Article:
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Glendale
Basic information Name: Glendale
     This is an OFFICIAL meteorite name.
Abbreviation: There is no official abbreviation for this meteorite.
Observed fall: Yes, confirmed fall
Year fell: 2018
Country: United States
Mass:help 85.2 g
Classification
  history:
Meteoritical Bulletin:  MB 110  (2022)  L6
Recommended:  L6    [explanation]

This is 1 of 12663 approved meteorites (plus 8 unapproved names) classified as L6.   [show all]
Search for other: L chondrites, L chondrites (type 4-7), Ordinary chondrites, and Ordinary chondrites (type 4-7)
Comments: Approved 11 Nov 2021
Writeuphelp
Writeup from MB 110:

Glendale        33°41’15.70"N, 112°13’6.80"W

Arizona, United States

Confirmed fall: 26 July 2018

Classification: Ordinary chondrite (L6)

History: (M. Fries, M. Hankey) At 8.22 p.m. local time on 26 July 2018 a meteor traveled from the NW to SE across central Arizona. There were twelve reports in Arizona, most clustered around the Phoenix area, with one eyewitness in north-central Phoenix reporting sonic booms (American Meteor Society event number 2624-2018). This low eyewitness count may be explained because this was both a daytime fireball and the fall occurred among scattered thunderstorms in the Phoenix area. Signatures of falling meteorites can be found in imagery from two nearby weather radars. In the NEXRAD weather radar network operated by NOAA, the KIWA (Phoenix, AZ) radar recorded the fall. The airport radar for Phoenix Sky Harbor Airport (TPHX) also recorded signatures of falling meteorites. The first appearance of falling meteorites on radar occurs at 03:27:24 UTC and 3,710 m above sea level (ASL) in the 0324 UTC data set for the KIWA radar in the 2.4° elevation radar sweep. Signatures consistent with falling meteorites appear in two radar sweeps from the two radars, with a final signature appearing at 03:27:37 UTC. Several days after the meteor event, Mr. Cody Horvath noticed a single, black fusion crusted stone partially embedded in his granite-covered, xeriscaped front garden. The impact of the stone left a small depression in the granitic gravel and fragments of stone and fusion crust were scattered around the depression. The find location is directly under the projected strewnfield for the fall. Further information available at NASA and ASU.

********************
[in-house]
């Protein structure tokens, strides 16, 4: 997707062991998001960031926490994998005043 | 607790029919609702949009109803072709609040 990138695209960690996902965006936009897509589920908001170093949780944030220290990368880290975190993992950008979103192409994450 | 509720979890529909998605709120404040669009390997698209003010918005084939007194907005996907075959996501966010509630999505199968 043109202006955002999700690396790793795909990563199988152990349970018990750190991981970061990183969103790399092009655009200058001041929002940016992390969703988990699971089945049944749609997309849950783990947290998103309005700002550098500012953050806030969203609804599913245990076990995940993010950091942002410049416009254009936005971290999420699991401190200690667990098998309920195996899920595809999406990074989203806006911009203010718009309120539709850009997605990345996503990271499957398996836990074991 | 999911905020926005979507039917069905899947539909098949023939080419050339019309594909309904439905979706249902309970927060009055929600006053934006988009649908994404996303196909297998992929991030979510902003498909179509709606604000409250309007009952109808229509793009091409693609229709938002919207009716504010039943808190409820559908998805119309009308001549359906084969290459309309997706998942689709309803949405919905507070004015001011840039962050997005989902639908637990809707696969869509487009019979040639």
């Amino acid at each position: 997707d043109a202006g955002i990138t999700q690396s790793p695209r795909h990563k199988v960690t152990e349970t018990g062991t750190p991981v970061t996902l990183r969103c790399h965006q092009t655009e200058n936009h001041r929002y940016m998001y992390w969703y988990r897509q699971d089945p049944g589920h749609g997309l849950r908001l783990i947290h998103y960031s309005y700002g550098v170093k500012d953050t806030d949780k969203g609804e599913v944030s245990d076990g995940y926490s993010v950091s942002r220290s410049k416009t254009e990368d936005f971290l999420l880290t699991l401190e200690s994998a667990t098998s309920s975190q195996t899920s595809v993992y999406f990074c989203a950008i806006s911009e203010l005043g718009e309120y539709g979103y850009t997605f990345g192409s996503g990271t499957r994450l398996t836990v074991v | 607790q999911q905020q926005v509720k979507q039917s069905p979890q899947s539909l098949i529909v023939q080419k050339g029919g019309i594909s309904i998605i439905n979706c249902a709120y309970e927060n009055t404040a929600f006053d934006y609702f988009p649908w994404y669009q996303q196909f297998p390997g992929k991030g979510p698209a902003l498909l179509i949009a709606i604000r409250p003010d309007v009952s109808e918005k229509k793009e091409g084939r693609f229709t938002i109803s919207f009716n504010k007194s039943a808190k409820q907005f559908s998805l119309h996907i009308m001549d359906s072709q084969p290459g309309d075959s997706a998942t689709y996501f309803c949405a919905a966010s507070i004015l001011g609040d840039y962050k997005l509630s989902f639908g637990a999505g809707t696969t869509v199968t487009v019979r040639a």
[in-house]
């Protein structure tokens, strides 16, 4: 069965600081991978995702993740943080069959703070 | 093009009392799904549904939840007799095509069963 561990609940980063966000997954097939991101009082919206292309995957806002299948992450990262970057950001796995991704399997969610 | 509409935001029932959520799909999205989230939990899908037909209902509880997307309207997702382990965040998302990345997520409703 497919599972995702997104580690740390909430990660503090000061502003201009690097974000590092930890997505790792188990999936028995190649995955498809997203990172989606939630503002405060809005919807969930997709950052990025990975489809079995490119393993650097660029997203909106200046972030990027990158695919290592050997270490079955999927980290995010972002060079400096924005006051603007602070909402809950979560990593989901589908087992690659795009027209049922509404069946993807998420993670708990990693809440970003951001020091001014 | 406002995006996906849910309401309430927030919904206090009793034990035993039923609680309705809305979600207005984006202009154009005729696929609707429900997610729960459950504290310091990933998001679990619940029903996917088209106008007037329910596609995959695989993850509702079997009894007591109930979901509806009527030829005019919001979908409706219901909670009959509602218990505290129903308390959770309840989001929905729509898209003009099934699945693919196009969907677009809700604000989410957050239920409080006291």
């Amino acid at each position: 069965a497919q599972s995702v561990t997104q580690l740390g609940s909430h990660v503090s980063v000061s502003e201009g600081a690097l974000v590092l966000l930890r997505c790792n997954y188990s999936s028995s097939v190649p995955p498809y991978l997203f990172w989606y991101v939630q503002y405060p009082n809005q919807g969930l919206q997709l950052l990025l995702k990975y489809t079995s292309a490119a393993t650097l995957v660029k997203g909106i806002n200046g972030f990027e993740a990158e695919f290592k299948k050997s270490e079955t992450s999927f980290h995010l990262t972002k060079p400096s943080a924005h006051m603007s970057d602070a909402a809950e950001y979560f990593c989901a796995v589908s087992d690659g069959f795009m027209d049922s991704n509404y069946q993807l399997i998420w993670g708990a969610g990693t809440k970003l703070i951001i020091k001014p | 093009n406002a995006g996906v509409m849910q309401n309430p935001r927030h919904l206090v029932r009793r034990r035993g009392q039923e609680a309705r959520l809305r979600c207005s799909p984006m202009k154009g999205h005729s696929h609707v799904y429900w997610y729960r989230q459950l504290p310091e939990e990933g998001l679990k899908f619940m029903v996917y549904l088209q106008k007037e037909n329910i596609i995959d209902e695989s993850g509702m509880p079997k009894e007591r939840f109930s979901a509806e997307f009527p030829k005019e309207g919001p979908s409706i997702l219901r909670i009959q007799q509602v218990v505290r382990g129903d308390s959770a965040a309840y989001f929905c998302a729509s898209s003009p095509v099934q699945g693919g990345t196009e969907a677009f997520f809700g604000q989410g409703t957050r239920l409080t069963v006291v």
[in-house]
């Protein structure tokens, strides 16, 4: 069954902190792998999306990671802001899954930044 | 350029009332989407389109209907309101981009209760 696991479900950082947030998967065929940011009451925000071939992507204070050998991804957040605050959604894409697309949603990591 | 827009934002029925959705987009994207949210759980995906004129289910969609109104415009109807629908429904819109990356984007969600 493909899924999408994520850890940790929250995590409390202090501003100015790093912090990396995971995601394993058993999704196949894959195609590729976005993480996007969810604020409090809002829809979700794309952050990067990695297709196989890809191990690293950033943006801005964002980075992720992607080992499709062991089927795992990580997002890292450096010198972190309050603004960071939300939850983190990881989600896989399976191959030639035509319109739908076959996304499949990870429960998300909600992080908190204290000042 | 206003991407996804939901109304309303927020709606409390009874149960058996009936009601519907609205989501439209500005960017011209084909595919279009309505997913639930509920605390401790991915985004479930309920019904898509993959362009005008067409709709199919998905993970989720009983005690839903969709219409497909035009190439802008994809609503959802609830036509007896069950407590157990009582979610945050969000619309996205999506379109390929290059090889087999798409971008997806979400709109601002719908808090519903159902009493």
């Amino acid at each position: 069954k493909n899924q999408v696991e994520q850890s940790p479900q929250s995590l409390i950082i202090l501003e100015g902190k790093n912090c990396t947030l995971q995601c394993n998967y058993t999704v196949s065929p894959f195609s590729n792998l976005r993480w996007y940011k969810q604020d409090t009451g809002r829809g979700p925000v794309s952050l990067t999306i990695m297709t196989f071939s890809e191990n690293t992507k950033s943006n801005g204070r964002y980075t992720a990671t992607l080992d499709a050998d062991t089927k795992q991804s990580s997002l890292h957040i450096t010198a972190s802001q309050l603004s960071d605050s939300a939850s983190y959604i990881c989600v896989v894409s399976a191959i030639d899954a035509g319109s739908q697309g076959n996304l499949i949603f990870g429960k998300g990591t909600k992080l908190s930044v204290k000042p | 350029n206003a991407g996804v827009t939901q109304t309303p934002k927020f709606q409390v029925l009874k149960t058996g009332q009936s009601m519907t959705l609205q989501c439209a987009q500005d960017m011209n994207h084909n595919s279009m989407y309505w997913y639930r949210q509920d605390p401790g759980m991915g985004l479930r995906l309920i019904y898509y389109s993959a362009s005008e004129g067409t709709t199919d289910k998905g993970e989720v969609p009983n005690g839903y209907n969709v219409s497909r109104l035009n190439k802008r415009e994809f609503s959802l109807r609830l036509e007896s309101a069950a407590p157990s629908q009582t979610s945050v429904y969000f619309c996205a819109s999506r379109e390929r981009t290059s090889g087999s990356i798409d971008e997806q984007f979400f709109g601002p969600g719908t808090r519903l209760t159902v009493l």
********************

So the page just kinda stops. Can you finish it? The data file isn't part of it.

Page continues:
Physical characteristics: (L. Garvie, ASU) An 85.23 g blocky stone covered by relatively thick (~0.5 mm) matte fusion crust. The impact removed several pieces of the fusion crust exposing a light-colored interior. A 4 × 3 cm slice shows a patchy white to light-grey interior studded with small (<1 mm) metal grains and very few recognizable chondrules. The density of a 10.36 g slice is 3.54 g/cm3 (determined using the glass-bead method). The stone is brittle, recrystallized, with a sugary texture.